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Indie Box Office Quarterly: The 5 Big Winners of 2014 So Far

Photo of Peter Knegt By Peter Knegt | Indiewire April 2, 2014 at 12:53PM

How indie film is fairing at the box office so far this year...
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Grand Budapest Hotel

The first quarter of 2014 has come and gone, and while it's been a pleasant affair for the studios -- collectively up 6% from last year thanks to truly epic grosses from "The LEGO Movie," "Ride Along" and "Lone Survivor." But while the list of Hollywood hits so far in 2014 expands down a good dozen titles, the indie front has been off to a slow start. 

Art houses were dominated by 2013 Oscar hopefuls for the first two months of the year, with "12 Years a Slave," "Philomena" and "August: Osage County" all taking in sizable portions of their overall grosses ($37 million, $20 milion and $18 million, respectively) in 2014. And while a few small foreign films and indies still managed to perform above expectations in the midst of them, it wasn't until the one-two punch of March's "The Grand Budapest Hotel" and "God's Not Dead" that independent film grosses really got rolling. So as we look to the juicy release calendar of April to serve us some more big winners, let's look back at 5 films that had a lot to celebrate during a generally underwhelming first quarter of 2014:

1. "The Grand Budapest Hotel" (Fox Searchlight)
Fox Searchlight sure got its 20th anniversary year off to a grand start.  A week after seeing its "12 Years a Slave" win the Oscar for best picture, its first release of the new year -- Wes Anderson's "The Grand Budapest Hotel" -- exploded into 4 theaters to the tune of $811,166.  That resulted in a record per-theater-average of $202,792 and set the wheels in motion for what was to come. The film -- which stars Ralph Fiennes, Edward Norton, Bill Murray, Tilda Swinton, Adrien Brody and Jude Law, among many others -- has chugged along in four weekends of expansion since, most recently grossing $8,539,795 from 977 theaters. Its total now stands at $24,171,610, giving it a very good chance of topping the $52,364,010 that "The Royal Tenenbaums" grossed in 2001 to be come Anderson's highest grossing film ever.

2. "God's Not Dead"(Freestyle Releasing)
God was alive and well in American theaters this March with Freestyle and Pure Flix Entertainment's release of Christian drama "God's Not Dead" unexpectedly storming the box office and continuing to remind us of the underserved faith-based market. Directed by Harold Cronk and starring Shane Harper, Kevin Sorbo, Jim Gleason and Dean Cain, "God's Not Dead" -- about a college student whose faith is challenged by his philosophy professor -- grossed $8,563,512 from just 780 theaters in its first weekend, before dropping just 4.5% in weekend two. With a total gross of $21,750,684 and counting, the film should end up with a final gross that at least rivals recent Christian hits like "Courageous" ($34.5 million) and "Fireproof" ($33.5 million).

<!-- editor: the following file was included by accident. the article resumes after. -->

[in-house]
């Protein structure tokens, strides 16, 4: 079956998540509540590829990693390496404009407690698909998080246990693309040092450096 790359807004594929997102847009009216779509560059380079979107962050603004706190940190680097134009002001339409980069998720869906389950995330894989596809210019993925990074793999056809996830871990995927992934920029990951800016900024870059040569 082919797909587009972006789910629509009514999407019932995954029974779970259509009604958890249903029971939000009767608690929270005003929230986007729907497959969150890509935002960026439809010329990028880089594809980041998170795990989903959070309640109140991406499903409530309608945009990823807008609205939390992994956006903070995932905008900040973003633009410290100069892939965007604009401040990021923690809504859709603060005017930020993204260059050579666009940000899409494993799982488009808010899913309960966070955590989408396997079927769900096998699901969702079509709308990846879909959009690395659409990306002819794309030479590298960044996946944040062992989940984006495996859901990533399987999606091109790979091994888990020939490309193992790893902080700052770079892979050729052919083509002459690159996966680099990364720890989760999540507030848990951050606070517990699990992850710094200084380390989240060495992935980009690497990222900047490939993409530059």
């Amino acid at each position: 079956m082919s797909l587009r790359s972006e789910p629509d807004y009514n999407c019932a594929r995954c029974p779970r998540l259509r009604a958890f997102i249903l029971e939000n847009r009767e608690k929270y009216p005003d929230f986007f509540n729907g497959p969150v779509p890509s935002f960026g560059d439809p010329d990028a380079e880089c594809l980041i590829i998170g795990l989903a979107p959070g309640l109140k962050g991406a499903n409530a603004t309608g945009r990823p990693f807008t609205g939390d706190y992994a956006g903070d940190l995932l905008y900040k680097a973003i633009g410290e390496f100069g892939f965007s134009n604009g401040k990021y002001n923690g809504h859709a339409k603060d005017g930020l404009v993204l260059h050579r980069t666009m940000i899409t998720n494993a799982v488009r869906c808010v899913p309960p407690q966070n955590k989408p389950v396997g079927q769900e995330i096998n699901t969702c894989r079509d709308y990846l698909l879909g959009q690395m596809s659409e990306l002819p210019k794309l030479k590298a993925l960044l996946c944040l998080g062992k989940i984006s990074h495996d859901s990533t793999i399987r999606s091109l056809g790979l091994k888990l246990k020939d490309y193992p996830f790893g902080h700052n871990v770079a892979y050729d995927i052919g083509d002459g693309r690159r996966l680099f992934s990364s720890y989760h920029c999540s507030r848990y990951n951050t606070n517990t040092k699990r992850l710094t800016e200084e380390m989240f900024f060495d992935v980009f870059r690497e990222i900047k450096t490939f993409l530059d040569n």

"Gloria"
"Gloria"

3. "Gloria" (Roadside Attractions)
The first of three "who needs an Oscar nomination?" examples on this list, Sebastián Lelio's "Gloria" was submitted to the Oscars by Chile -- and then snubbed by the Academy -- in the foreign language category.  Roadside Attractions had clearly set up its January 24th release date to potentially benefit from a nomination, but even without it the film managed an exceptional $2,024,588 gross, making it the only 2014-released foreign language film to cross the $1 million mark so far.

4. "Tim's Vermeer" (Sony Pictures Classics)
The year's only breakout doc came in the form of Penn & Teller's "Tim's Vermeer" -- which did have an Oscar qualifying run before hitting theaters (and not getting an Oscar nomination) in late January. Edited down from a remarkable 2,400 hours of footage, the film follows the epic quest of Penn & Teller's buddy Tim Jenison, an inventor based in San Antonio whose creations include the NewTek firm, the videotoaster, an airplane made entirely from elements that he bought at WalMart, and a lip-synching duck. Tim's latest project is attempting to prove a theory that 17th century Dutch painter Johannes Vermeer employed technology in painting his works. It also helped result in a $1,424,001 gross for the film that followed the quest, which is more than most of the Oscar-nominated docs from last year can say.

5. "The Lunchbox" (Sony Pictures Classics)
Sony Pictures Classics released Indian import "The Lunchbox" -- which many felt the country should have submitted to the Oscars (they submitted "The Good Road" instead, which did not get nominated) -- on the last day of February, and have seen promising grosses ever since. Directed by Ritesh Batra, the acclaimed film stars  Irrfan Khan, Nimrat Kaur and Nawazuddin Siddiqui, and has now totaled $885,451 after having its best frame yet in 73 theaters this past weekend. Expect it to join "Gloria" in the $1 million club in the next week or so...

Peter Knegt is Indiewire's Senior Writer and box office columnist. Follow him on Twitter.

This article is related to: Box Office, Gloria, Tim's Vermeer, The Grand Budapest Hotel, God's Not Dead, The Lunchbox